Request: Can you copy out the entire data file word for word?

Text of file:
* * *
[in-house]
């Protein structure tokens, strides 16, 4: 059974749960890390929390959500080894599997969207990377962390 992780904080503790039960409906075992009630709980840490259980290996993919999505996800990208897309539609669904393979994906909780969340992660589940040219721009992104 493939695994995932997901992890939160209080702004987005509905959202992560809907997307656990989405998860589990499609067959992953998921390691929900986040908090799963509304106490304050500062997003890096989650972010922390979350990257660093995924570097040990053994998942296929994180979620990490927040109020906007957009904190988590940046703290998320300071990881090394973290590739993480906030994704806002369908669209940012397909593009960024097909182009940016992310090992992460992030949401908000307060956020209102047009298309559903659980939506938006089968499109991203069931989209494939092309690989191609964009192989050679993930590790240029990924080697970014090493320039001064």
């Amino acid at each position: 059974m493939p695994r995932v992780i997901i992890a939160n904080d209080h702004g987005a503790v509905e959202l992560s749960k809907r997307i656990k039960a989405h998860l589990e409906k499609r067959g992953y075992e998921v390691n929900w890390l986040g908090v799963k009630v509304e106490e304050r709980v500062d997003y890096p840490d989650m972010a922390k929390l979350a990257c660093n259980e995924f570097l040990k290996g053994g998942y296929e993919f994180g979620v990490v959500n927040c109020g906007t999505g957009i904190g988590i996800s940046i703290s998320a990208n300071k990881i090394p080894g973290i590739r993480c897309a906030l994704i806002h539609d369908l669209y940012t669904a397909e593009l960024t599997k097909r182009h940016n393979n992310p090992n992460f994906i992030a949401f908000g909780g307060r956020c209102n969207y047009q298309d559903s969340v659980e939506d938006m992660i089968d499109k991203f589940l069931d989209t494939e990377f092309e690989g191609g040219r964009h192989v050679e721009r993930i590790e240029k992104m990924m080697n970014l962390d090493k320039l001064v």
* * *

[in-house]
């Protein structure tokens, strides 16, 4: 059974749960890390929390959500080894599997969207990377962390 992780904080503790039960409906075992009630709980840490259980290996993919999505996800990208897309539609669904393979994906909780969340992660589940040219721009992104 493939695994995932997901992890939160209080702004987005509905959202992560809907997307656990989405998860589990499609067959992953998921390691929900986040908090799963509304106490304050500062997003890096989650972010922390979350990257660093995924570097040990053994998942296929994180979620990490927040109020906007957009904190988590940046703290998320300071990881090394973290590739993480906030994704806002369908669209940012397909593009960024097909182009940016992310090992992460992030949401908000307060956020209102047009298309559903659980939506938006089968499109991203069931989209494939092309690989191609964009192989050679993930590790240029990924080697970014090493320039001064």
């Amino acid at each position: 059974m493939p695994r995932v992780i997901i992890a939160n904080d209080h702004g987005a503790v509905e959202l992560s749960k809907r997307i656990k039960a989405h998860l589990e409906k499609r067959g992953y075992e998921v390691n929900w890390l986040g908090v799963k009630v509304e106490e304050r709980v500062d997003y890096p840490d989650m972010a922390k929390l979350a990257c660093n259980e995924f570097l040990k290996g053994g998942y296929e993919f994180g979620v990490v959500n927040c109020g906007t999505g957009i904190g988590i996800s940046i703290s998320a990208n300071k990881i090394p080894g973290i590739r993480c897309a906030l994704i806002h539609d369908l669209y940012t669904a397909e593009l960024t599997k097909r182009h940016n393979n992310p090992n992460f994906i992030a949401f908000g909780g307060r956020c209102n969207y047009q298309d559903s969340v659980e939506d938006m992660i089968d499109k991203f589940l069931d989209t494939e990377f092309e690989g191609g040219r964009h192989v050679e721009r993930i590790e240029k992104m990924m080697n970014l962390d090493k320039l001064v």